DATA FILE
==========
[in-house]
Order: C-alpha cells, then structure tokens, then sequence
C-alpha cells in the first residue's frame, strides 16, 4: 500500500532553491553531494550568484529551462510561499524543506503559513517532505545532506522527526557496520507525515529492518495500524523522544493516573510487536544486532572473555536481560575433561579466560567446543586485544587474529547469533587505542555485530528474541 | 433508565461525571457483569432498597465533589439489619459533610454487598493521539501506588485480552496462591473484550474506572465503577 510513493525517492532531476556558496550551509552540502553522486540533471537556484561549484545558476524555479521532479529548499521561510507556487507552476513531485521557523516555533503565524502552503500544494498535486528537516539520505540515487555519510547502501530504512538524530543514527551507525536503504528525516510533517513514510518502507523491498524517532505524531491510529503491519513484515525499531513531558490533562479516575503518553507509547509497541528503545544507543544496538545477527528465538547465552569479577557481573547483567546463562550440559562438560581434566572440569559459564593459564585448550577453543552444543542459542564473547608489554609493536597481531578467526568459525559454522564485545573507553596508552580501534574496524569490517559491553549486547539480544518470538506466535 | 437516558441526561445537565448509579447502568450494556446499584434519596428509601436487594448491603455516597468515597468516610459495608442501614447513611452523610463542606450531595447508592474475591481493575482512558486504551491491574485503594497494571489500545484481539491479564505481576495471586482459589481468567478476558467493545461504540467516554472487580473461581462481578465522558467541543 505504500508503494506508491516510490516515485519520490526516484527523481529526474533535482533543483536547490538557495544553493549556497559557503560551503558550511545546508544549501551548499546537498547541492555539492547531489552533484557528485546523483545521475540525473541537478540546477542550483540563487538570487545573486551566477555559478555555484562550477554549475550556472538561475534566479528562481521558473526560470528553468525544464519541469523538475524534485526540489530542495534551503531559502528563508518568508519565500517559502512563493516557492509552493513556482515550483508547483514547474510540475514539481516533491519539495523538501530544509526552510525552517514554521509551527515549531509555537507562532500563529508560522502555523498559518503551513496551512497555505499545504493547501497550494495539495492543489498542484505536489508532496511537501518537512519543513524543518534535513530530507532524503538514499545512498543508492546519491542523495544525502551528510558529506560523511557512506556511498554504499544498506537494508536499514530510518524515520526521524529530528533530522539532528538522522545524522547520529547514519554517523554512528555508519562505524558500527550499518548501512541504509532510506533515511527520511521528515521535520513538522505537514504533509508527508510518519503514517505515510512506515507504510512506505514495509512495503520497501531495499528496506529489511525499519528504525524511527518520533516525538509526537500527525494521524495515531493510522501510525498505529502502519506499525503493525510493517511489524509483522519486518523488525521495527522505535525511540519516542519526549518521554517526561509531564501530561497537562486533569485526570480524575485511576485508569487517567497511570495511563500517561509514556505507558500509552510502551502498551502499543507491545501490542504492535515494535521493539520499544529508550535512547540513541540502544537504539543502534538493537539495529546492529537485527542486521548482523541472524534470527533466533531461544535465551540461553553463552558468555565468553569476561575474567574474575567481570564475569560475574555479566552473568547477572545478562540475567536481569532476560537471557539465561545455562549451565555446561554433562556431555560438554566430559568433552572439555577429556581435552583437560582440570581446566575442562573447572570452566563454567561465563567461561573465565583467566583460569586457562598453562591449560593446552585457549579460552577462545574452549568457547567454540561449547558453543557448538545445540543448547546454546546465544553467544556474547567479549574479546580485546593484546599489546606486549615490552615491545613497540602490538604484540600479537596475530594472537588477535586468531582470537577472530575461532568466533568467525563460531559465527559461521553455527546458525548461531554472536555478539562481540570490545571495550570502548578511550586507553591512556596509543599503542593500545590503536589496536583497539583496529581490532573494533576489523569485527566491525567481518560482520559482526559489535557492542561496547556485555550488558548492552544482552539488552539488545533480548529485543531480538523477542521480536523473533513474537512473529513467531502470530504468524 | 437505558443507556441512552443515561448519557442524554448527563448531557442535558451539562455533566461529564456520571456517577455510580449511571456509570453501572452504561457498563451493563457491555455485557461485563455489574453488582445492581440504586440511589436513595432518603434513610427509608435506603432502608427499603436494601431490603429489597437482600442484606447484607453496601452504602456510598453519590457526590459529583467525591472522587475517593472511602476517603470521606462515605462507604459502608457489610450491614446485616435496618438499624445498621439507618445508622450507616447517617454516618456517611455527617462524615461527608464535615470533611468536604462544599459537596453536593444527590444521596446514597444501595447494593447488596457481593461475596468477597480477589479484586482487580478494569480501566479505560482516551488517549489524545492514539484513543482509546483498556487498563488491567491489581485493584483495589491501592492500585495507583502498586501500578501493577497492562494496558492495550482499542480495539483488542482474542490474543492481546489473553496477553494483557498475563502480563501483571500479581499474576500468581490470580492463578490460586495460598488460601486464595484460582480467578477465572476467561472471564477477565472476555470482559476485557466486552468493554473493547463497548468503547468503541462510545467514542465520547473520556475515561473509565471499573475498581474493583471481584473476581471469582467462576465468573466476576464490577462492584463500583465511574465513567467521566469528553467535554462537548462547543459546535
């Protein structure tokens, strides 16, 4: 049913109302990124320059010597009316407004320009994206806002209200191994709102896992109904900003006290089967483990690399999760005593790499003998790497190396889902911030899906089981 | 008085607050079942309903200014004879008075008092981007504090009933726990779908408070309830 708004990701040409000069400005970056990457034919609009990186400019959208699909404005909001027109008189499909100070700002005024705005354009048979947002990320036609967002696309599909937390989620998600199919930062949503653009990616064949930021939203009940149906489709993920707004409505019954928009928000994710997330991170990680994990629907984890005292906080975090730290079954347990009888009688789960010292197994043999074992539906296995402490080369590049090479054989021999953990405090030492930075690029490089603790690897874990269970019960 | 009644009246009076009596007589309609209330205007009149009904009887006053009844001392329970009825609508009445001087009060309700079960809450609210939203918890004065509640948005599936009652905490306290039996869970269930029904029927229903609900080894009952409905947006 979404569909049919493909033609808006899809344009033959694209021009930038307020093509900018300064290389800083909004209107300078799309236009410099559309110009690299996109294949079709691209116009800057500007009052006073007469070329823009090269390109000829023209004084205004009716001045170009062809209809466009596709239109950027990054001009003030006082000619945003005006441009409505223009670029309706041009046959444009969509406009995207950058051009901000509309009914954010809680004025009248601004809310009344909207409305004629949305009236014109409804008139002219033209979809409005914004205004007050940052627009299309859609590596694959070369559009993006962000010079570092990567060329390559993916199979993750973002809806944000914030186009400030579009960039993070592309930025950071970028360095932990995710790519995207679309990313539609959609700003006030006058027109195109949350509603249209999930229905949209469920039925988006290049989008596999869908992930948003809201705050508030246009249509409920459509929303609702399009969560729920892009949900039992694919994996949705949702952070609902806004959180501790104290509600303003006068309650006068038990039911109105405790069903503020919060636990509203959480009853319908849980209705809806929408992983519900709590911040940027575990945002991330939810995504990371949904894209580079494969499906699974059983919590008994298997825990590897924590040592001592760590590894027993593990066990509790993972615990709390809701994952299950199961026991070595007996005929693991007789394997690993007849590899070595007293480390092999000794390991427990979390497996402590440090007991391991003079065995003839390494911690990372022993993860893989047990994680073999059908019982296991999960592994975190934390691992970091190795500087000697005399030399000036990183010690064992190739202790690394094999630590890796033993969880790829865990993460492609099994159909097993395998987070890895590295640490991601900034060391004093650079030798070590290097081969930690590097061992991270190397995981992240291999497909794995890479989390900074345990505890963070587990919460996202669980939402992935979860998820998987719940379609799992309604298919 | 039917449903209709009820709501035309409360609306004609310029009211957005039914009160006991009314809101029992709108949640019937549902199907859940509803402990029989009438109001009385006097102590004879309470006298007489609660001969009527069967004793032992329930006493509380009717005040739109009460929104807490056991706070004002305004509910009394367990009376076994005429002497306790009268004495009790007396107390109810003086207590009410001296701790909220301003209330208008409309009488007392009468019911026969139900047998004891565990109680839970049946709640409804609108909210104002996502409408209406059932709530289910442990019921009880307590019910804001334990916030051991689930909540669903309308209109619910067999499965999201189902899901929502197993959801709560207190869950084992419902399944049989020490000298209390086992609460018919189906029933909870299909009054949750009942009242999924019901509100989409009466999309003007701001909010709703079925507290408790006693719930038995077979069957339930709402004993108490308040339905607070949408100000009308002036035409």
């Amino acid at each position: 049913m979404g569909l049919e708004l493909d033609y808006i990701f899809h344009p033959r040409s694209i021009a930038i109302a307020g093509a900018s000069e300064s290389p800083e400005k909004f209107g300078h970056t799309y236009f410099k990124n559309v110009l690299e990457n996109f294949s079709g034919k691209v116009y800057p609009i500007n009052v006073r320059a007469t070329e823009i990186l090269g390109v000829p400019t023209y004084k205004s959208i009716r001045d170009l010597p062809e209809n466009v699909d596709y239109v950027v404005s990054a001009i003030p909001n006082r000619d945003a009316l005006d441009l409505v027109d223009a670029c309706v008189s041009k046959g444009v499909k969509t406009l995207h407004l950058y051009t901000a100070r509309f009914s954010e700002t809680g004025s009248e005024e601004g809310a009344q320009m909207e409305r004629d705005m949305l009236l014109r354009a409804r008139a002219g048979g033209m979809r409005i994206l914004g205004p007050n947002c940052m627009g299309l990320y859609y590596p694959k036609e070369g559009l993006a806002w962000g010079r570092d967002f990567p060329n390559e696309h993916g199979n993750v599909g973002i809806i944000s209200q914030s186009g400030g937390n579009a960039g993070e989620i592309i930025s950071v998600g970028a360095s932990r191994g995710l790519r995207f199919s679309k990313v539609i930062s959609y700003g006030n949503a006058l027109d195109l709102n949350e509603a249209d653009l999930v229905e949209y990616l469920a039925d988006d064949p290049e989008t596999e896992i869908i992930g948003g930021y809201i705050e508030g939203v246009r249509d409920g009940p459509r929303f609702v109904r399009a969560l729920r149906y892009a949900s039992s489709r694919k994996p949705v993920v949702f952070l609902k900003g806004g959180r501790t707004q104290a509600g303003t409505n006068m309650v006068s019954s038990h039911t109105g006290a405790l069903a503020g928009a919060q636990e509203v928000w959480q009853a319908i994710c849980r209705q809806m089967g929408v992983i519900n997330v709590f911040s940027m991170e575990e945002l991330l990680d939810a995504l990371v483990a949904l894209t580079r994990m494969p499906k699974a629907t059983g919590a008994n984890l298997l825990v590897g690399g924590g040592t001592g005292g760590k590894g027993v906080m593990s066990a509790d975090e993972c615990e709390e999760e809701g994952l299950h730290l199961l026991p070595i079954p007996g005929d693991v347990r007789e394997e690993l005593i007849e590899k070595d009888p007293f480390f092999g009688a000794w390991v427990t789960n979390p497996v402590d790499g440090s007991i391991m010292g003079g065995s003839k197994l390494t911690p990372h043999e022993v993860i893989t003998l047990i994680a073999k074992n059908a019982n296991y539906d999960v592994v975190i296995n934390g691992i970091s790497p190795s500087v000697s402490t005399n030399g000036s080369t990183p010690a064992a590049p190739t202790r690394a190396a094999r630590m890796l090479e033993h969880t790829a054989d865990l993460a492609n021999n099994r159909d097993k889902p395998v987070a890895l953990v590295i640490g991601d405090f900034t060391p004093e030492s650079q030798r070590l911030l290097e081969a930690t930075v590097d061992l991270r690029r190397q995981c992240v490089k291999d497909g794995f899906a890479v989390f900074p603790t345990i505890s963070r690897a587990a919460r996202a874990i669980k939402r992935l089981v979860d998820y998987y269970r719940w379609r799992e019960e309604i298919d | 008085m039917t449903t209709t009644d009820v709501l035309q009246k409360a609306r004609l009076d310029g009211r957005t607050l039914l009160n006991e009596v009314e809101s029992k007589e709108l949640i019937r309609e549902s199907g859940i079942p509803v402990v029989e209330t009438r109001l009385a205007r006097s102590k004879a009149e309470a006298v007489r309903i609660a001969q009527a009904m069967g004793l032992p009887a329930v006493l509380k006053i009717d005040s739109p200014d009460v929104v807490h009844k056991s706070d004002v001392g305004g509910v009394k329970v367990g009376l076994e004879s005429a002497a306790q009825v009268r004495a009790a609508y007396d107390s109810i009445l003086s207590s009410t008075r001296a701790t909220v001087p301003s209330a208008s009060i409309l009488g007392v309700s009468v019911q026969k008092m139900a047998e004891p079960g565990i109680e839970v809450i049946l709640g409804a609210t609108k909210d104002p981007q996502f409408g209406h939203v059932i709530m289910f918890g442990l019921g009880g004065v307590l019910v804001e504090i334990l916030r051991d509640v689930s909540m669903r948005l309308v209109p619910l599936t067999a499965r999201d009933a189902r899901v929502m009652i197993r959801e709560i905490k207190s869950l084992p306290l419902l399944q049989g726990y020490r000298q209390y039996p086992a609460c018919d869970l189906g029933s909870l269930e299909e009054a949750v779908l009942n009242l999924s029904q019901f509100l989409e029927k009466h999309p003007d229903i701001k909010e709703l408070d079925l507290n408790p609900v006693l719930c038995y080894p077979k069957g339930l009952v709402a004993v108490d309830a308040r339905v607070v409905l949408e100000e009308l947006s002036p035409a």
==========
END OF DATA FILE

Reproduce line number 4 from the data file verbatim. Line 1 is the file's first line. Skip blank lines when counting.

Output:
């Protein structure tokens, strides 16, 4: 049913109302990124320059010597009316407004320009994206806002209200191994709102896992109904900003006290089967483990690399999760005593790499003998790497190396889902911030899906089981 | 008085607050079942309903200014004879008075008092981007504090009933726990779908408070309830 708004990701040409000069400005970056990457034919609009990186400019959208699909404005909001027109008189499909100070700002005024705005354009048979947002990320036609967002696309599909937390989620998600199919930062949503653009990616064949930021939203009940149906489709993920707004409505019954928009928000994710997330991170990680994990629907984890005292906080975090730290079954347990009888009688789960010292197994043999074992539906296995402490080369590049090479054989021999953990405090030492930075690029490089603790690897874990269970019960 | 009644009246009076009596007589309609209330205007009149009904009887006053009844001392329970009825609508009445001087009060309700079960809450609210939203918890004065509640948005599936009652905490306290039996869970269930029904029927229903609900080894009952409905947006 979404569909049919493909033609808006899809344009033959694209021009930038307020093509900018300064290389800083909004209107300078799309236009410099559309110009690299996109294949079709691209116009800057500007009052006073007469070329823009090269390109000829023209004084205004009716001045170009062809209809466009596709239109950027990054001009003030006082000619945003005006441009409505223009670029309706041009046959444009969509406009995207950058051009901000509309009914954010809680004025009248601004809310009344909207409305004629949305009236014109409804008139002219033209979809409005914004205004007050940052627009299309859609590596694959070369559009993006962000010079570092990567060329390559993916199979993750973002809806944000914030186009400030579009960039993070592309930025950071970028360095932990995710790519995207679309990313539609959609700003006030006058027109195109949350509603249209999930229905949209469920039925988006290049989008596999869908992930948003809201705050508030246009249509409920459509929303609702399009969560729920892009949900039992694919994996949705949702952070609902806004959180501790104290509600303003006068309650006068038990039911109105405790069903503020919060636990509203959480009853319908849980209705809806929408992983519900709590911040940027575990945002991330939810995504990371949904894209580079494969499906699974059983919590008994298997825990590897924590040592001592760590590894027993593990066990509790993972615990709390809701994952299950199961026991070595007996005929693991007789394997690993007849590899070595007293480390092999000794390991427990979390497996402590440090007991391991003079065995003839390494911690990372022993993860893989047990994680073999059908019982296991999960592994975190934390691992970091190795500087000697005399030399000036990183010690064992190739202790690394094999630590890796033993969880790829865990993460492609099994159909097993395998987070890895590295640490991601900034060391004093650079030798070590290097081969930690590097061992991270190397995981992240291999497909794995890479989390900074345990505890963070587990919460996202669980939402992935979860998820998987719940379609799992309604298919 | 039917449903209709009820709501035309409360609306004609310029009211957005039914009160006991009314809101029992709108949640019937549902199907859940509803402990029989009438109001009385006097102590004879309470006298007489609660001969009527069967004793032992329930006493509380009717005040739109009460929104807490056991706070004002305004509910009394367990009376076994005429002497306790009268004495009790007396107390109810003086207590009410001296701790909220301003209330208008409309009488007392009468019911026969139900047998004891565990109680839970049946709640409804609108909210104002996502409408209406059932709530289910442990019921009880307590019910804001334990916030051991689930909540669903309308209109619910067999499965999201189902899901929502197993959801709560207190869950084992419902399944049989020490000298209390086992609460018919189906029933909870299909009054949750009942009242999924019901509100989409009466999309003007701001909010709703079925507290408790006693719930038995077979069957339930709402004993108490308040339905607070949408100000009308002036035409």